Badass Band 80- The Spreewells

920159_534357123272634_894846268_oPhoto Credit-Claudia Martinez Mansell
It’s no secret that I was born and bred a fan of The Clash, and when I first took a listen to The Spreewells self-titled EP I knew that I found a band that was after my own heart.

I met The Spreewells on the same night I met No Small Children and though set-wise, they are a perfect band pairing, the punk rock of The Spreewells is much more political than the zany, fun punk of NSC. Simply put, The Spreewells are a solid punk band that boast a powerful stage presence, phenomenal musicianship, and their lyrics delve into topics much deeper than many bands out there- primarily touching on world political issues. In fact, as you’ll read in the interview, Mike dubs their songs, “Political love songs” and I would have to agree. Basically, they play killer music that makes you use your goddamn brain.

Their four song EP starts off with ‘Ryanair Express’. It’s a bass driven tune with the chorus, “Oh he’s acting up and crying out and reaching out for both my hands, I took a Ryanair Express to another promised land”. If you listen closely, this song (to me) discusses the poverty and destruction of promised lands, and how we can easily leave the issues in these lands behind and, “Take a Ryanair Express to another promised land.” (Note: Ryanair Express is an actual airline that flies throughout Europe, the Czech Republic, etc.) The bass lines hint at some ska influence until the chorus when the fast-paced strumming and quick beats are put together in perfect punk style. This moves into ‘Dreams of Lebanon’ a more guitar driven track, with quicker vocal styles slowing only to highlight specific phrases like “Move with you”, “Proverbial crowded room”, “You had me at Palenstine” and “You left me abandoned there.” Throughout the EP, Richard’s vocals have a hint of drawl reminiscent of Brit punk, which only reinforces their Clash-like tunes. Track three, ‘All the Things’, has a variation of rhythm styles, alternating the fast and slow perfectly. The harmonizing on this track is pleasing and well executed, adding to the overall effect of stopping to let Richard spit out “answers” (Which in actuality are just adding to the force of realism of the question being asked) to questions like, “Whatchu gonna do? With the silence that surrounds. What’s your next move? Now that everything is breaking down.” Finally, the EP ends with the super fast paced ‘Ghosts in the Network’ discussing, “taking down the Imperial network”. Which is entirely classic punk rock in both sound and content, and is the perfect track to end the EP on. In fact, each song on this EP builds into the next and if you really listen to them, they will fire you up enough that by the time ‘Ghosts in the Network’ hits, it’s the climax of your emotional journey with the EP as a whole.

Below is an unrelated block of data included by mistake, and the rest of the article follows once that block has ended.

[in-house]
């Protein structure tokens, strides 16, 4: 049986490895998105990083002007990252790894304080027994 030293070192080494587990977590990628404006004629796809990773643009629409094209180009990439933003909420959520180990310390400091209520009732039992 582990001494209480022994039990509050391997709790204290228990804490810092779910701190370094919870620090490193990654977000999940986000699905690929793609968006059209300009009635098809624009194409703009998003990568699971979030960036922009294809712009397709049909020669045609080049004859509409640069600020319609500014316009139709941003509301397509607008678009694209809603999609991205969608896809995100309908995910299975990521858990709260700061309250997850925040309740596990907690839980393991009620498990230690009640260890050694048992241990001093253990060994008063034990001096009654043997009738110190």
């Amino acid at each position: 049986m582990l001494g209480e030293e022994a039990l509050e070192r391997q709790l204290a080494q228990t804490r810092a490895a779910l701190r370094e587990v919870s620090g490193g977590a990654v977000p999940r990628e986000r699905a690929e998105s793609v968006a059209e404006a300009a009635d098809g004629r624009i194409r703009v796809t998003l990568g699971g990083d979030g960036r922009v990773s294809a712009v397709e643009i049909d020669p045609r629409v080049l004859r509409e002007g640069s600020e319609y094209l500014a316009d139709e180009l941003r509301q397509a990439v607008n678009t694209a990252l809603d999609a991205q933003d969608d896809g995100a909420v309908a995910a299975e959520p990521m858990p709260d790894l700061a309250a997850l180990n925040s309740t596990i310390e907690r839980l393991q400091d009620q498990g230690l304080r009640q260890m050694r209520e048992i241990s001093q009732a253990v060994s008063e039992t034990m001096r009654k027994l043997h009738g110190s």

Recently, The Spreewells- Richard Wittman (Guitar/Vocals), Jeff, Gross (Bass, Guitar), Mike Ball (Bass) and Ro Meraz (Drums) sat down and talked to BBB, so read on to get to know The Spreewells. Find out if their name is actually a homage to Latrell Sprewell, how a fan became their drummer, and what they would change about the music industry if they could!

When and why did you start playing music?

Richard- I started the band because I didn’t think there was that much going on in rock music here. There was a lot going on in England that I liked a lot. I’d been writing songs here for a while and just thought, “ Its now or never.” Jeff was the first recruit of the band and then Mike and Ro.

Mike- I started playing guitar when I was 12 years old. My mom was a music teacher. I wanted to play metal so my parents bought me a Flying V, a little 15-watt amp and a distortion pedal. So I started to try to learn to play metal. Then my neighbor was playing and he taught me some riffs and I quickly discovered punk rock and other music. I guess I have to say my mom started me off playing guitar. She had an acoustic, and we used to use pennies as picks because she was a finger picker. I’m from West Viriginia so yeah, we used pennies as picks.

Richard- You guys had pennies?!